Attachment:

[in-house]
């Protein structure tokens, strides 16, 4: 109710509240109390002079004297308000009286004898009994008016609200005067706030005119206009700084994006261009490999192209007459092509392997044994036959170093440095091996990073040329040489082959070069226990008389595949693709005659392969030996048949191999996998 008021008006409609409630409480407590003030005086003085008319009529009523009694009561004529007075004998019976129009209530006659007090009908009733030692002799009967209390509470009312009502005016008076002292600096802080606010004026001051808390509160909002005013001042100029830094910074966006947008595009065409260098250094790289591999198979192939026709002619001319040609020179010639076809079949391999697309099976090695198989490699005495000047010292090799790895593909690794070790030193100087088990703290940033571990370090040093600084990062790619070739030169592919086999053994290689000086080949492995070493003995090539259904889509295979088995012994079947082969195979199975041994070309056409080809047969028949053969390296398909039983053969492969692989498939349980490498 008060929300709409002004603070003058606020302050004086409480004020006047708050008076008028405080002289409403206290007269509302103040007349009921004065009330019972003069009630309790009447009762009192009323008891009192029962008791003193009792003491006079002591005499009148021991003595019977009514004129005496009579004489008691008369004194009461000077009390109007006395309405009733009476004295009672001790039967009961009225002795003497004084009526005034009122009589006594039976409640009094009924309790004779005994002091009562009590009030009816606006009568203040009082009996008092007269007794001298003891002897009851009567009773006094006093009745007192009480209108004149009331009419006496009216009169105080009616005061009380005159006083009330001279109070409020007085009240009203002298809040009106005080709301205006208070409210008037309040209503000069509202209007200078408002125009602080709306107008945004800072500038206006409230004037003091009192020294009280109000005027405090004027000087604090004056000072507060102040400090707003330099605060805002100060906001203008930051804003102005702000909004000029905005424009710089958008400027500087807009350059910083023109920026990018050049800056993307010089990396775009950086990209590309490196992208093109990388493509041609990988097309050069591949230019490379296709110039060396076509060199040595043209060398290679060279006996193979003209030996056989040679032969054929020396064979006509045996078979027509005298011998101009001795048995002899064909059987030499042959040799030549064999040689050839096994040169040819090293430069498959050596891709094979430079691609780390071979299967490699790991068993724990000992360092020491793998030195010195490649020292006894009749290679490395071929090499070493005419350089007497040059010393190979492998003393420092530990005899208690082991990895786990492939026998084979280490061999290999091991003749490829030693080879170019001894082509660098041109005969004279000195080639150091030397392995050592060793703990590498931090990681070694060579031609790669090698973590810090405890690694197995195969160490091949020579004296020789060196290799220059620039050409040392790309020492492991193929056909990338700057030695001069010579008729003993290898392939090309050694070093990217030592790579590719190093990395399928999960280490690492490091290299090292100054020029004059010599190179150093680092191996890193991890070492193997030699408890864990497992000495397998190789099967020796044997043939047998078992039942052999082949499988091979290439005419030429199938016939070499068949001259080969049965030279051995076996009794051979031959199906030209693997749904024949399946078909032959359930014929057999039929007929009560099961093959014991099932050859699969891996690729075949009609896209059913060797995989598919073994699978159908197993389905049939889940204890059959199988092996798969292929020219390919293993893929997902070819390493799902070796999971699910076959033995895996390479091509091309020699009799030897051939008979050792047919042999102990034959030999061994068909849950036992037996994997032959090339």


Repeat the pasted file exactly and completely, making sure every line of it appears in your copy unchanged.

[in-house]
């Protein structure tokens, strides 16, 4: 109710509240109390002079004297308000009286004898009994008016609200005067706030005119206009700084994006261009490999192209007459092509392997044994036959170093440095091996990073040329040489082959070069226990008389595949693709005659392969030996048949191999996998 008021008006409609409630409480407590003030005086003085008319009529009523009694009561004529007075004998019976129009209530006659007090009908009733030692002799009967209390509470009312009502005016008076002292600096802080606010004026001051808390509160909002005013001042100029830094910074966006947008595009065409260098250094790289591999198979192939026709002619001319040609020179010639076809079949391999697309099976090695198989490699005495000047010292090799790895593909690794070790030193100087088990703290940033571990370090040093600084990062790619070739030169592919086999053994290689000086080949492995070493003995090539259904889509295979088995012994079947082969195979199975041994070309056409080809047969028949053969390296398909039983053969492969692989498939349980490498 008060929300709409002004603070003058606020302050004086409480004020006047708050008076008028405080002289409403206290007269509302103040007349009921004065009330019972003069009630309790009447009762009192009323008891009192029962008791003193009792003491006079002591005499009148021991003595019977009514004129005496009579004489008691008369004194009461000077009390109007006395309405009733009476004295009672001790039967009961009225002795003497004084009526005034009122009589006594039976409640009094009924309790004779005994002091009562009590009030009816606006009568203040009082009996008092007269007794001298003891002897009851009567009773006094006093009745007192009480209108004149009331009419006496009216009169105080009616005061009380005159006083009330001279109070409020007085009240009203002298809040009106005080709301205006208070409210008037309040209503000069509202209007200078408002125009602080709306107008945004800072500038206006409230004037003091009192020294009280109000005027405090004027000087604090004056000072507060102040400090707003330099605060805002100060906001203008930051804003102005702000909004000029905005424009710089958008400027500087807009350059910083023109920026990018050049800056993307010089990396775009950086990209590309490196992208093109990388493509041609990988097309050069591949230019490379296709110039060396076509060199040595043209060398290679060279006996193979003209030996056989040679032969054929020396064979006509045996078979027509005298011998101009001795048995002899064909059987030499042959040799030549064999040689050839096994040169040819090293430069498959050596891709094979430079691609780390071979299967490699790991068993724990000992360092020491793998030195010195490649020292006894009749290679490395071929090499070493005419350089007497040059010393190979492998003393420092530990005899208690082991990895786990492939026998084979280490061999290999091991003749490829030693080879170019001894082509660098041109005969004279000195080639150091030397392995050592060793703990590498931090990681070694060579031609790669090698973590810090405890690694197995195969160490091949020579004296020789060196290799220059620039050409040392790309020492492991193929056909990338700057030695001069010579008729003993290898392939090309050694070093990217030592790579590719190093990395399928999960280490690492490091290299090292100054020029004059010599190179150093680092191996890193991890070492193997030699408890864990497992000495397998190789099967020796044997043939047998078992039942052999082949499988091979290439005419030429199938016939070499068949001259080969049965030279051995076996009794051979031959199906030209693997749904024949399946078909032959359930014929057999039929007929009560099961093959014991099932050859699969891996690729075949009609896209059913060797995989598919073994699978159908197993389905049939889940204890059959199988092996798969292929020219390919293993893929997902070819390493799902070796999971699910076959033995895996390479091509091309020699009799030897051939008979050792047919042999102990034959030999061994068909849950036992037996994997032959090339």